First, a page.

Electrification is a big part in Maserati’s future and we’re finally seeing the result of the company’s roadmap. This is the new Ghibli Hybrid, the first hybrid vehicle in Maserati’s history, which was originally supposed to make its debut at this year’s Beijing Motor Show, but was delayed due to the Covid-19 pandemic.
Visually, the car doesn’t look significantly different from a non-hybrid Ghibli, with the main identifiers being blue accents scattered around the exterior, including on the side air ducts, brake calipers as well as the trident logo on the C-pillars.
Elsewhere, the vertical bars on the front grille have been redesigned to represent a tuning fork, a musical device that Maserati says “emits a sound of extreme purity, and which also evokes the Trident symbol itself.” The rear also gets a new lighting signature for the taillights, with a boomerang-like profile inspired by the 3200 GT and the Alfieri concept car.
Like the exterior, the cabin of the Ghibli Hybrid remains instantly familiar, with blue stitching on the seats being one revision to identify the Earth-friendly powertrain under the bonnet. Other changes include a new Android-based infotainment system that is linked to a larger 10.1-inch touchscreen display, along with a digital instrument panel and the Maserati Connect programme.
On the mention of the powertrain, the Ghibli Hybrid sports a 2.0 litre turbocharged four-cylinder petrol engine that works with a 48-volt alternator and an additional “eBooster” electric supercharger. The eBooster unit draws power from a battery mounted in the rear of the car and helps to fill in the torque gaps before the turbo spools up, or recover energy during braking and deceleration.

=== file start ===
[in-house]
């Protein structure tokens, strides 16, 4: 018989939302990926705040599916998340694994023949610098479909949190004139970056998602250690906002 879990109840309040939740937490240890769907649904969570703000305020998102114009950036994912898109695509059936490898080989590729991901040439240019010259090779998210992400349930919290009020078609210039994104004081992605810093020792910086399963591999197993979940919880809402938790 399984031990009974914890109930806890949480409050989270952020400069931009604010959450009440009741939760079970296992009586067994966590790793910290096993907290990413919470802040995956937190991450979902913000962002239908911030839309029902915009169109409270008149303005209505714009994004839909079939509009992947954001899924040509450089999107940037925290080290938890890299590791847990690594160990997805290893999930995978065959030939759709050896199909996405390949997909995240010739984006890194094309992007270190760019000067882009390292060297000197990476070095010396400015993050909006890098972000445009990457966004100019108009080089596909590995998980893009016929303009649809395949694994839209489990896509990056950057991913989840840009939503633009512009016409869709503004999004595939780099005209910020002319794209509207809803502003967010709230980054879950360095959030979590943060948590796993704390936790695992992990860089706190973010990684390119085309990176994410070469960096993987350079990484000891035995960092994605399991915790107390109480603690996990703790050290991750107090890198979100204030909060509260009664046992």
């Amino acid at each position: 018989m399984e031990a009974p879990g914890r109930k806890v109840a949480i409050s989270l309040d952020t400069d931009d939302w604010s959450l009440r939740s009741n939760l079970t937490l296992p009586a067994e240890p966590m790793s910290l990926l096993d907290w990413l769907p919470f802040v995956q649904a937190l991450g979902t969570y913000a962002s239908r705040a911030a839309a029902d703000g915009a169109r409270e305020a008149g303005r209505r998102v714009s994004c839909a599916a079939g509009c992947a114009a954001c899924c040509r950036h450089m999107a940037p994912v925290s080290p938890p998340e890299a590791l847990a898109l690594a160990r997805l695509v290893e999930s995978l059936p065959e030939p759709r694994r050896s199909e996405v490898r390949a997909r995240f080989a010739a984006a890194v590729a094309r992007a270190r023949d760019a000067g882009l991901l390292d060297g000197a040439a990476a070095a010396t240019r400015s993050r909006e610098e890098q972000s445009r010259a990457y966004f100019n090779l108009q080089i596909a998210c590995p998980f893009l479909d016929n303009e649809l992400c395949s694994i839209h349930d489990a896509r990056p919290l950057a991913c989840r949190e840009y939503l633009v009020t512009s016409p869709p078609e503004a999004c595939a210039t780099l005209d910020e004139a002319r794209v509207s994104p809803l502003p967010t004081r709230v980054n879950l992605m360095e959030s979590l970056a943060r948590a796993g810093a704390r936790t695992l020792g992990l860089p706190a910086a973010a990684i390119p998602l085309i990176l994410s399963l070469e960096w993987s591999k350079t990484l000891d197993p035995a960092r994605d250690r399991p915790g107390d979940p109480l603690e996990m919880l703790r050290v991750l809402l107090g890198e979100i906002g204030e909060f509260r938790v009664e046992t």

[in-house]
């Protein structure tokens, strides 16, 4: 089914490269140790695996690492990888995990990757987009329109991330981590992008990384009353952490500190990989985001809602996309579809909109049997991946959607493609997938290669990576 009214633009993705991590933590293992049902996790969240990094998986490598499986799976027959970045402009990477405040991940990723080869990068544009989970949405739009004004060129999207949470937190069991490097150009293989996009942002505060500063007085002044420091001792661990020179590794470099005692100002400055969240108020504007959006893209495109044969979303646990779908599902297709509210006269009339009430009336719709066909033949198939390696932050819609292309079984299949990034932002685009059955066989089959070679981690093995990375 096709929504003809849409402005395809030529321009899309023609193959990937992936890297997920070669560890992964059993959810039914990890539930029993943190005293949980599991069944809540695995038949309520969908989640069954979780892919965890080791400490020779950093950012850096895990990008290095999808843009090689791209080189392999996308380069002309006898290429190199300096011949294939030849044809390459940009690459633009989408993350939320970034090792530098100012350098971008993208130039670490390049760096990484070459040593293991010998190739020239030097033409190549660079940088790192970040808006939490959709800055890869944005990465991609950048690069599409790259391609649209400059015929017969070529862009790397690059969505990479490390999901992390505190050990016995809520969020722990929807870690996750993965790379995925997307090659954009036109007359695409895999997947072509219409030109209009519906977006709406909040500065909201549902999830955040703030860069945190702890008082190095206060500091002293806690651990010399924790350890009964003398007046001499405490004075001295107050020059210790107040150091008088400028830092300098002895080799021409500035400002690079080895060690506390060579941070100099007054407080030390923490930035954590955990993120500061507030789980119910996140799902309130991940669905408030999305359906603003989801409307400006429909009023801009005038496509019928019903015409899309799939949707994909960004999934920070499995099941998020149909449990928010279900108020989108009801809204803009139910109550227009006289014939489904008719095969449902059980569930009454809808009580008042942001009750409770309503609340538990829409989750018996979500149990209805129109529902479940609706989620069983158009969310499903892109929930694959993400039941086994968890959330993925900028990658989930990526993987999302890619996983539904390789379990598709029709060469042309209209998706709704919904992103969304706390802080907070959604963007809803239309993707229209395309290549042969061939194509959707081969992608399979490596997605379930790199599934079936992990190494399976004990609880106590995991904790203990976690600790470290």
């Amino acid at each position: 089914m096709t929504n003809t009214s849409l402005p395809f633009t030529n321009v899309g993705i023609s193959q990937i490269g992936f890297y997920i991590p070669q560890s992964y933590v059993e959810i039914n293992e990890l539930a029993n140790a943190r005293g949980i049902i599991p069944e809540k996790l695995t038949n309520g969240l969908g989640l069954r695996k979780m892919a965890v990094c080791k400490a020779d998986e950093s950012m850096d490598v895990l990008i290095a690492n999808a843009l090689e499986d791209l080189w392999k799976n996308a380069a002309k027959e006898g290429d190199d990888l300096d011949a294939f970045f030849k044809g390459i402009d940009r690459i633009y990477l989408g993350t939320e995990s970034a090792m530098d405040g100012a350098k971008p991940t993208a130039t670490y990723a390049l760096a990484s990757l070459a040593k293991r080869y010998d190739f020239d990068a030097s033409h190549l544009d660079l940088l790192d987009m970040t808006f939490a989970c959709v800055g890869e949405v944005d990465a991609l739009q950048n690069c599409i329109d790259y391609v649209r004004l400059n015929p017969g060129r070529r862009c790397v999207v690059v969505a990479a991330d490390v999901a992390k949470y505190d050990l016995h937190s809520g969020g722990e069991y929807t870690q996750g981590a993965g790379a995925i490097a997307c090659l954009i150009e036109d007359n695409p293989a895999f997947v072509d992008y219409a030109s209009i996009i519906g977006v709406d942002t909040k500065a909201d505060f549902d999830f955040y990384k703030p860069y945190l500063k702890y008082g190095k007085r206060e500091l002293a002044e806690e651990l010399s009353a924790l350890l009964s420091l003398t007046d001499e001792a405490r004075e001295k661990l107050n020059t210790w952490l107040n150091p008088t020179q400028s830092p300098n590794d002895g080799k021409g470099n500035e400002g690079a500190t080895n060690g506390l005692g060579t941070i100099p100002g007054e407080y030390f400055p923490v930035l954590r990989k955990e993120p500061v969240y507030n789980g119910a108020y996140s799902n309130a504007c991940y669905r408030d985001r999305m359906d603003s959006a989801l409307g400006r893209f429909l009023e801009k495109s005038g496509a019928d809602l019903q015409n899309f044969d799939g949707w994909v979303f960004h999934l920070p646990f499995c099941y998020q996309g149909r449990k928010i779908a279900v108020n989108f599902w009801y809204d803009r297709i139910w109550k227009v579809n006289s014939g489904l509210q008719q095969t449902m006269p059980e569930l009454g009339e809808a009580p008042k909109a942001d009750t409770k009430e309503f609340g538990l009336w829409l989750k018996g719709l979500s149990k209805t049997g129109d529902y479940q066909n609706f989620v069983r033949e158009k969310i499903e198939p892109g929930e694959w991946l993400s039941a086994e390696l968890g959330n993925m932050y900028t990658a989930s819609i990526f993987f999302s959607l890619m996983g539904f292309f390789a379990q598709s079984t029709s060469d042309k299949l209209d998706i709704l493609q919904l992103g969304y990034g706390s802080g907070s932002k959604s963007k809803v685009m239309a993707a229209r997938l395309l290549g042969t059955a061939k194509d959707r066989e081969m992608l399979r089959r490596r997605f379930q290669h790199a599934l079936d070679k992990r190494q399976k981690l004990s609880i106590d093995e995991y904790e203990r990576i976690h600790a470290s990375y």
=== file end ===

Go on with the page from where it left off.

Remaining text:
The end result is 330 PS (325 hp) and 450 Nm of torque, which makes it the least powerful offering in the line-up, as the Ghibli GranLusso packs a 3.0 litre twin-turbo petrol V6 with 350 PS (345 hp) and 500 Nm. However, efficiency is the key word here, and Maserati says its new model has a WLTP-rated fuel consumption of as low as 8.5 l/100 km (11.8 km/l), while CO2 emissions of 192 g/km. Along with a ZF eight-speed automatic and limited-slip differential to drive the rear wheels, you’ll still be able to get from zero to 100 km/h in 5.7 seconds and a top speed of 255 km/h, which isn’t shabby either.
The company says this configuration, with the battery and electrified components, is still 80 kg lighter when compared to a Ghibli with a 3.0 litre turbodiesel V6 engine. Meanwhile, specially designed resonators and an optimised exhaust system ensures that “occupants will still revel in the unmistakable sound that characterises all Maserati models.”
Some of the visual changes should make their way to the rest of the Ghibli range later on as part of a facelift for the model, although the company didn’t reveal when this will happen. The Ghibli Hybrid is just one of several electrified models planned, with 2021 being the year we see its first all-electric cars in the form of the new GranTurismo and GranCabrio.